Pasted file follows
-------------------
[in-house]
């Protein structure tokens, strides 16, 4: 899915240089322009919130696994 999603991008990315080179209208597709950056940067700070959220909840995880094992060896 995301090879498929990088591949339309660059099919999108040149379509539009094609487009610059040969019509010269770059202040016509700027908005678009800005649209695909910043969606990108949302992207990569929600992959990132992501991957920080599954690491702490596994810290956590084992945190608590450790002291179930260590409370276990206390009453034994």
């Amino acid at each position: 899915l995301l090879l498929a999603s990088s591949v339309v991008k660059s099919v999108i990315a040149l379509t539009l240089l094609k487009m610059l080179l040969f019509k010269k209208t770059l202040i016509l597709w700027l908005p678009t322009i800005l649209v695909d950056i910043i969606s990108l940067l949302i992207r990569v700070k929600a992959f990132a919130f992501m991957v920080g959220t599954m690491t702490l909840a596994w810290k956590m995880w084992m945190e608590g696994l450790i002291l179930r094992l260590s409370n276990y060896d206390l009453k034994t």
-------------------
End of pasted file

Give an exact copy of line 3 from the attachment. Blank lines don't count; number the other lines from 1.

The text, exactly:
């Amino acid at each position: 899915l995301l090879l498929a999603s990088s591949v339309v991008k660059s099919v999108i990315a040149l379509t539009l240089l094609k487009m610059l080179l040969f019509k010269k209208t770059l202040i016509l597709w700027l908005p678009t322009i800005l649209v695909d950056i910043i969606s990108l940067l949302i992207r990569v700070k929600a992959f990132a919130f992501m991957v920080g959220t599954m690491t702490l909840a596994w810290k956590m995880w084992m945190e608590g696994l450790i002291l179930r094992l260590s409370n276990y060896d206390l009453k034994t």